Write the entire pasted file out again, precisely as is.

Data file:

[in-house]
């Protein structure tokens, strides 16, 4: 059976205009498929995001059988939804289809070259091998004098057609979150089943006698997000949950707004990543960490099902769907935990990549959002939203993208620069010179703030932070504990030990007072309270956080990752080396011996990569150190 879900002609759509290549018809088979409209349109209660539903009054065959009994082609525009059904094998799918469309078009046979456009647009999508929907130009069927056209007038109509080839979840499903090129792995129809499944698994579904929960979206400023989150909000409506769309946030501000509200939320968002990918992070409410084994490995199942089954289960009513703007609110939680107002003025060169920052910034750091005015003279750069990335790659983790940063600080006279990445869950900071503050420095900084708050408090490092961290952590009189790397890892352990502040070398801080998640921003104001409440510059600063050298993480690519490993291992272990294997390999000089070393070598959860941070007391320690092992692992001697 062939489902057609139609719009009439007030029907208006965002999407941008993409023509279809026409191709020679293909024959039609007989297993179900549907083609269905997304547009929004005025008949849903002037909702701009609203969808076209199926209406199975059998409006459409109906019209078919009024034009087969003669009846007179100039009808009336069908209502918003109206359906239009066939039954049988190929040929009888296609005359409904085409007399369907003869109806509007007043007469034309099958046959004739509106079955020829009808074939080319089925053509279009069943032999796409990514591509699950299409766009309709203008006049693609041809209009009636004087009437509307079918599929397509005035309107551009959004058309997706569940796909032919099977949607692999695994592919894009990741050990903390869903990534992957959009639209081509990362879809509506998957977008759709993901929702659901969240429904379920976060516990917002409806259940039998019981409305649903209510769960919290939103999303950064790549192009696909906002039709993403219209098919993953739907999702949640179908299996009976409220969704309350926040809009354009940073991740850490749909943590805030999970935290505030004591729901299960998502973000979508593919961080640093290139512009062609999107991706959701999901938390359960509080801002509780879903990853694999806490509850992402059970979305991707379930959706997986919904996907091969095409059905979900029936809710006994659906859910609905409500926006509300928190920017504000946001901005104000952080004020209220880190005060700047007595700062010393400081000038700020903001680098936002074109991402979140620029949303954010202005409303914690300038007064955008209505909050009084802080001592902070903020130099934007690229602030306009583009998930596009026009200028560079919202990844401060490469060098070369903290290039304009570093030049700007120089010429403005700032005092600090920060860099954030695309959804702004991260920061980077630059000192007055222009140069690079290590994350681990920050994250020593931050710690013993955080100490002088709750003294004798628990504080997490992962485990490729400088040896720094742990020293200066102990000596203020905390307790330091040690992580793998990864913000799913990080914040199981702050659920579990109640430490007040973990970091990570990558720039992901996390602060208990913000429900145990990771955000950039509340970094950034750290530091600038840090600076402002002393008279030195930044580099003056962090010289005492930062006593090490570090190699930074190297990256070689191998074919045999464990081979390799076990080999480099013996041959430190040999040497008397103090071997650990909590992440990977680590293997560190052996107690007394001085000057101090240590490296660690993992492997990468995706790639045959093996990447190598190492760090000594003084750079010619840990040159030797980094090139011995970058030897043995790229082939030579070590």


[in-house]
């Protein structure tokens, strides 16, 4: 059976205009498929995001059988939804289809070259091998004098057609979150089943006698997000949950707004990543960490099902769907935990990549959002939203993208620069010179703030932070504990030990007072309270956080990752080396011996990569150190 879900002609759509290549018809088979409209349109209660539903009054065959009994082609525009059904094998799918469309078009046979456009647009999508929907130009069927056209007038109509080839979840499903090129792995129809499944698994579904929960979206400023989150909000409506769309946030501000509200939320968002990918992070409410084994490995199942089954289960009513703007609110939680107002003025060169920052910034750091005015003279750069990335790659983790940063600080006279990445869950900071503050420095900084708050408090490092961290952590009189790397890892352990502040070398801080998640921003104001409440510059600063050298993480690519490993291992272990294997390999000089070393070598959860941070007391320690092992692992001697 062939489902057609139609719009009439007030029907208006965002999407941008993409023509279809026409191709020679293909024959039609007989297993179900549907083609269905997304547009929004005025008949849903002037909702701009609203969808076209199926209406199975059998409006459409109906019209078919009024034009087969003669009846007179100039009808009336069908209502918003109206359906239009066939039954049988190929040929009888296609005359409904085409007399369907003869109806509007007043007469034309099958046959004739509106079955020829009808074939080319089925053509279009069943032999796409990514591509699950299409766009309709203008006049693609041809209009009636004087009437509307079918599929397509005035309107551009959004058309997706569940796909032919099977949607692999695994592919894009990741050990903390869903990534992957959009639209081509990362879809509506998957977008759709993901929702659901969240429904379920976060516990917002409806259940039998019981409305649903209510769960919290939103999303950064790549192009696909906002039709993403219209098919993953739907999702949640179908299996009976409220969704309350926040809009354009940073991740850490749909943590805030999970935290505030004591729901299960998502973000979508593919961080640093290139512009062609999107991706959701999901938390359960509080801002509780879903990853694999806490509850992402059970979305991707379930959706997986919904996907091969095409059905979900029936809710006994659906859910609905409500926006509300928190920017504000946001901005104000952080004020209220880190005060700047007595700062010393400081000038700020903001680098936002074109991402979140620029949303954010202005409303914690300038007064955008209505909050009084802080001592902070903020130099934007690229602030306009583009998930596009026009200028560079919202990844401060490469060098070369903290290039304009570093030049700007120089010429403005700032005092600090920060860099954030695309959804702004991260920061980077630059000192007055222009140069690079290590994350681990920050994250020593931050710690013993955080100490002088709750003294004798628990504080997490992962485990490729400088040896720094742990020293200066102990000596203020905390307790330091040690992580793998990864913000799913990080914040199981702050659920579990109640430490007040973990970091990570990558720039992901996390602060208990913000429900145990990771955000950039509340970094950034750290530091600038840090600076402002002393008279030195930044580099003056962090010289005492930062006593090490570090190699930074190297990256070689191998074919045999464990081979390799076990080999480099013996041959430190040999040497008397103090071997650990909590992440990977680590293997560190052996107690007394001085000057101090240590490296660690993992492997990468995706790639045959093996990447190598190492760090000594003084750079010619840990040159030797980094090139011995970058030897043995790229082939030579070590």